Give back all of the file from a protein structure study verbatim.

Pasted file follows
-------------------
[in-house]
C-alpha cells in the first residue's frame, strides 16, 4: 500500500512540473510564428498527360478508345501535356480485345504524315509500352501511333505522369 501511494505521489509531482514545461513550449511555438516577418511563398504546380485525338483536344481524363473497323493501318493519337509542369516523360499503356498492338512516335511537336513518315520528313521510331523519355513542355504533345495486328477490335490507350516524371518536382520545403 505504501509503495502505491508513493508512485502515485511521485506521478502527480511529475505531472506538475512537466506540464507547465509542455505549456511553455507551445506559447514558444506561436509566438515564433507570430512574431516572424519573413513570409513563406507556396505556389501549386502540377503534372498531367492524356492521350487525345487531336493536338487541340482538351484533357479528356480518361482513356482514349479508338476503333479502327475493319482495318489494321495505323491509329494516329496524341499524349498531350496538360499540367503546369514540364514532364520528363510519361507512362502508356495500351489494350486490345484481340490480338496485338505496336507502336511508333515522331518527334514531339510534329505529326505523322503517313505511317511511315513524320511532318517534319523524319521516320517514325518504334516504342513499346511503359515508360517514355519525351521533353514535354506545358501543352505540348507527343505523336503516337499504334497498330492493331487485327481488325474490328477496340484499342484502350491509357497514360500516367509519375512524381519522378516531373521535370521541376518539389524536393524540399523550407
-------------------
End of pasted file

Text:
[in-house]
C-alpha cells in the first residue's frame, strides 16, 4: 500500500512540473510564428498527360478508345501535356480485345504524315509500352501511333505522369 501511494505521489509531482514545461513550449511555438516577418511563398504546380485525338483536344481524363473497323493501318493519337509542369516523360499503356498492338512516335511537336513518315520528313521510331523519355513542355504533345495486328477490335490507350516524371518536382520545403 505504501509503495502505491508513493508512485502515485511521485506521478502527480511529475505531472506538475512537466506540464507547465509542455505549456511553455507551445506559447514558444506561436509566438515564433507570430512574431516572424519573413513570409513563406507556396505556389501549386502540377503534372498531367492524356492521350487525345487531336493536338487541340482538351484533357479528356480518361482513356482514349479508338476503333479502327475493319482495318489494321495505323491509329494516329496524341499524349498531350496538360499540367503546369514540364514532364520528363510519361507512362502508356495500351489494350486490345484481340490480338496485338505496336507502336511508333515522331518527334514531339510534329505529326505523322503517313505511317511511315513524320511532318517534319523524319521516320517514325518504334516504342513499346511503359515508360517514355519525351521533353514535354506545358501543352505540348507527343505523336503516337499504334497498330492493331487485327481488325474490328477496340484499342484502350491509357497514360500516367509519375512524381519522378516531373521535370521541376518539389524536393524540399523550407